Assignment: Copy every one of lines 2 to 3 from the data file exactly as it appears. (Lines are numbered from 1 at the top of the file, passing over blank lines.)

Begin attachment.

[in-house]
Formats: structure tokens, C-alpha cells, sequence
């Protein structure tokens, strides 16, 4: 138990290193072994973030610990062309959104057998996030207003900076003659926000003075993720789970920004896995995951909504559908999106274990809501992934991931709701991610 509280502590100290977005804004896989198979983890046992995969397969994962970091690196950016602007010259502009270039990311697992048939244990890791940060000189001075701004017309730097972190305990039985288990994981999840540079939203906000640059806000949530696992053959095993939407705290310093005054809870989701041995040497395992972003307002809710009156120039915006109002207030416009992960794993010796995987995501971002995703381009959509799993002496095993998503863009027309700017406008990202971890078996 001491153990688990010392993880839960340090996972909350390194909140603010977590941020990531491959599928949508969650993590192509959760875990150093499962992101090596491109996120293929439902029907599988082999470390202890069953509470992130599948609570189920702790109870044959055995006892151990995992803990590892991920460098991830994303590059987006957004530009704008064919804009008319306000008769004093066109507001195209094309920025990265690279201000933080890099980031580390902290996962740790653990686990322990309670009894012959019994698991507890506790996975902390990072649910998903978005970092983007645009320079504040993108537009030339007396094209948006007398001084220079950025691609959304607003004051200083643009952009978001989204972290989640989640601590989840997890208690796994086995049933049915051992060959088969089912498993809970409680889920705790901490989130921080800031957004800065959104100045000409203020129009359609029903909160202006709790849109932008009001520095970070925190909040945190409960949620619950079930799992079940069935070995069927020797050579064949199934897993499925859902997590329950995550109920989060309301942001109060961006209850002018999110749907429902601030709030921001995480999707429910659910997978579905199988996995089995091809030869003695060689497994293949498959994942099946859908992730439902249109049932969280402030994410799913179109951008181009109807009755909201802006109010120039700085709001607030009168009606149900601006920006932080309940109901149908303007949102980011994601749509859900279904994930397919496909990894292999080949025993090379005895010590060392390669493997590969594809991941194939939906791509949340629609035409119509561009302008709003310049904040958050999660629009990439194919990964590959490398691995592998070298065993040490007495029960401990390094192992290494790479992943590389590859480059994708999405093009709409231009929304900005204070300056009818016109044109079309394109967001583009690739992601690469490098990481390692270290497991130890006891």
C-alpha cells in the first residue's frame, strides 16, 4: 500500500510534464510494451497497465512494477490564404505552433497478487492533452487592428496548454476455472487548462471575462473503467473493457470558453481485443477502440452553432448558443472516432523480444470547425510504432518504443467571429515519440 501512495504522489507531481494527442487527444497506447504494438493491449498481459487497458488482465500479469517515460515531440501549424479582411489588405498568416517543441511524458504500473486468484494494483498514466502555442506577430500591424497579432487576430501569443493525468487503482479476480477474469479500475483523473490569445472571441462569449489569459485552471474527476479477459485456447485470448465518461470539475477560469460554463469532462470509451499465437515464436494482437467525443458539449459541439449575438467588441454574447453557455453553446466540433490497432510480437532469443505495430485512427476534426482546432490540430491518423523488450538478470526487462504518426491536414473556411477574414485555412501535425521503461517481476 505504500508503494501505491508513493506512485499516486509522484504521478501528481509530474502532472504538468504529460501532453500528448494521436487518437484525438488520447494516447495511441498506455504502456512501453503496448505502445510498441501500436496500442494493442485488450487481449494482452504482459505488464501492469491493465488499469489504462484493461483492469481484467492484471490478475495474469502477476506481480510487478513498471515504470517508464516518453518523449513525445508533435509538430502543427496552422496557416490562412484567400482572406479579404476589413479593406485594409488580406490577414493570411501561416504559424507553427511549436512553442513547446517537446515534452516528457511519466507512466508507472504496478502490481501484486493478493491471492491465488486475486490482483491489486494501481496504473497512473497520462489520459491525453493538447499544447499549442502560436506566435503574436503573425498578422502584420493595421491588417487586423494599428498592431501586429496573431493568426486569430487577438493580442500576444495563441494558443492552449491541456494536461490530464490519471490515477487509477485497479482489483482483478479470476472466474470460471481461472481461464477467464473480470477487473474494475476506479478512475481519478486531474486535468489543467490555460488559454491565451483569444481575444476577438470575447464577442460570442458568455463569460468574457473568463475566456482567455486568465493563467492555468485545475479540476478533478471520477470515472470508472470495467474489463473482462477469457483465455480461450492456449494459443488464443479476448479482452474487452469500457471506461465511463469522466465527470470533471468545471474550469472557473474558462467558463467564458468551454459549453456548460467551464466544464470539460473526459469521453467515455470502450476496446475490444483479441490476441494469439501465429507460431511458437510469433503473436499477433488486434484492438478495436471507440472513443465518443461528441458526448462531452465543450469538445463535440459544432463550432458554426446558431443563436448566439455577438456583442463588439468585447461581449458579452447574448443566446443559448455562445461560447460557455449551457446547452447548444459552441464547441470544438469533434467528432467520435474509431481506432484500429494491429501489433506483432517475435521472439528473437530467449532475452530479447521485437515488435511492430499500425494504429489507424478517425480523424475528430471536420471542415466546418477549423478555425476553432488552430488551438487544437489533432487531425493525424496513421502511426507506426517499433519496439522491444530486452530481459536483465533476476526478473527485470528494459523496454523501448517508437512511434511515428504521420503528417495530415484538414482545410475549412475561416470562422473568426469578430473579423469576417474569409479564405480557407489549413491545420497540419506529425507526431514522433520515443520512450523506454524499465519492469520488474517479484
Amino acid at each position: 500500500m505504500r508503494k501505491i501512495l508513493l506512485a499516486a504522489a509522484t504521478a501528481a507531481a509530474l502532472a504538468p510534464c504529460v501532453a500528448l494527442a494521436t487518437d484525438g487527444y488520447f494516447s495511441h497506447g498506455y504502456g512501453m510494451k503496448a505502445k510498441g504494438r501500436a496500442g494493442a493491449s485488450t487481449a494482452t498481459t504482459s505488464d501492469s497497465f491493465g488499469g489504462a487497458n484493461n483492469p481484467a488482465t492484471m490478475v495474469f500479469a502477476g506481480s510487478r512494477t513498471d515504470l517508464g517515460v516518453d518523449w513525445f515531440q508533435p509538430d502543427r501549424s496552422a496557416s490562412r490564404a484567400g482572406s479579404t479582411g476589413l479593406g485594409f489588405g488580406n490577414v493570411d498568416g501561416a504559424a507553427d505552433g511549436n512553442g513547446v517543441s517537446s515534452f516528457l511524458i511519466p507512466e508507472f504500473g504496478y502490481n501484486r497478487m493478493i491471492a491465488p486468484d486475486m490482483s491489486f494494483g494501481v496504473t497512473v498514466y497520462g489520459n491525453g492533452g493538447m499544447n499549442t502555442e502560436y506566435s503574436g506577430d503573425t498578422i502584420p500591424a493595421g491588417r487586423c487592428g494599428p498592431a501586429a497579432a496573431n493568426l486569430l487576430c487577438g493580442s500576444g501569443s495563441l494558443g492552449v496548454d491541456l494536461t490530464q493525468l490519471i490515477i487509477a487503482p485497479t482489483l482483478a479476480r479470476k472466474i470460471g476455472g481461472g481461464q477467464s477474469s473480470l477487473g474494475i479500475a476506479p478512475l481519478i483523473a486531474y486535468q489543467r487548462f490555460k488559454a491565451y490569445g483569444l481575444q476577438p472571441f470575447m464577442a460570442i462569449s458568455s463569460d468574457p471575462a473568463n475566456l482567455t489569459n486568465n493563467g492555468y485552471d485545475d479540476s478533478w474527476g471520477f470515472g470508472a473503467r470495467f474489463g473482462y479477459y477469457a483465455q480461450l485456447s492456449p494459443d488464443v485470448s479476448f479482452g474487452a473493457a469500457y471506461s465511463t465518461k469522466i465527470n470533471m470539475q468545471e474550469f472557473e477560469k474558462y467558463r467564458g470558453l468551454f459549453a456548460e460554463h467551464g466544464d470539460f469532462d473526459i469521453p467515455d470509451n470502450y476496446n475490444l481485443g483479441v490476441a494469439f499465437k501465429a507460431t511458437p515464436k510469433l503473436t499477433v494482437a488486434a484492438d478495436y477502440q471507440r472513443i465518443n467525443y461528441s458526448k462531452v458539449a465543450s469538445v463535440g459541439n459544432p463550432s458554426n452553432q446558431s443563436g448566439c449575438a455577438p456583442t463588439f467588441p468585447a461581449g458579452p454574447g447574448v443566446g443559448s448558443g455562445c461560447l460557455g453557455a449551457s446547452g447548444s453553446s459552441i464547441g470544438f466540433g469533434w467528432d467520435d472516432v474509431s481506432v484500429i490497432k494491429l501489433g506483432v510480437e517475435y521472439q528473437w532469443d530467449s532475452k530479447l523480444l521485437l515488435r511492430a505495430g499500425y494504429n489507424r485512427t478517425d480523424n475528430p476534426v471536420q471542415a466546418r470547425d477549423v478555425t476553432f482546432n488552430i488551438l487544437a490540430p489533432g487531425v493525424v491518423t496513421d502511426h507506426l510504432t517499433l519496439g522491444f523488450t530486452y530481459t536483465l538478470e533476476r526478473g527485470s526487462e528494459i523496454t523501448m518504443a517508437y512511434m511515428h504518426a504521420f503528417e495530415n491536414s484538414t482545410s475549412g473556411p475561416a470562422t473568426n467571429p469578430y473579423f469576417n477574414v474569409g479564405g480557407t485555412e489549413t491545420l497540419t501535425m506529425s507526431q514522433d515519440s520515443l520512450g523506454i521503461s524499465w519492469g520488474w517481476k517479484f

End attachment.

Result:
Formats: structure tokens, C-alpha cells, sequence
């Protein structure tokens, strides 16, 4: 138990290193072994973030610990062309959104057998996030207003900076003659926000003075993720789970920004896995995951909504559908999106274990809501992934991931709701991610 509280502590100290977005804004896989198979983890046992995969397969994962970091690196950016602007010259502009270039990311697992048939244990890791940060000189001075701004017309730097972190305990039985288990994981999840540079939203906000640059806000949530696992053959095993939407705290310093005054809870989701041995040497395992972003307002809710009156120039915006109002207030416009992960794993010796995987995501971002995703381009959509799993002496095993998503863009027309700017406008990202971890078996 001491153990688990010392993880839960340090996972909350390194909140603010977590941020990531491959599928949508969650993590192509959760875990150093499962992101090596491109996120293929439902029907599988082999470390202890069953509470992130599948609570189920702790109870044959055995006892151990995992803990590892991920460098991830994303590059987006957004530009704008064919804009008319306000008769004093066109507001195209094309920025990265690279201000933080890099980031580390902290996962740790653990686990322990309670009894012959019994698991507890506790996975902390990072649910998903978005970092983007645009320079504040993108537009030339007396094209948006007398001084220079950025691609959304607003004051200083643009952009978001989204972290989640989640601590989840997890208690796994086995049933049915051992060959088969089912498993809970409680889920705790901490989130921080800031957004800065959104100045000409203020129009359609029903909160202006709790849109932008009001520095970070925190909040945190409960949620619950079930799992079940069935070995069927020797050579064949199934897993499925859902997590329950995550109920989060309301942001109060961006209850002018999110749907429902601030709030921001995480999707429910659910997978579905199988996995089995091809030869003695060689497994293949498959994942099946859908992730439902249109049932969280402030994410799913179109951008181009109807009755909201802006109010120039700085709001607030009168009606149900601006920006932080309940109901149908303007949102980011994601749509859900279904994930397919496909990894292999080949025993090379005895010590060392390669493997590969594809991941194939939906791509949340629609035409119509561009302008709003310049904040958050999660629009990439194919990964590959490398691995592998070298065993040490007495029960401990390094192992290494790479992943590389590859480059994708999405093009709409231009929304900005204070300056009818016109044109079309394109967001583009690739992601690469490098990481390692270290497991130890006891």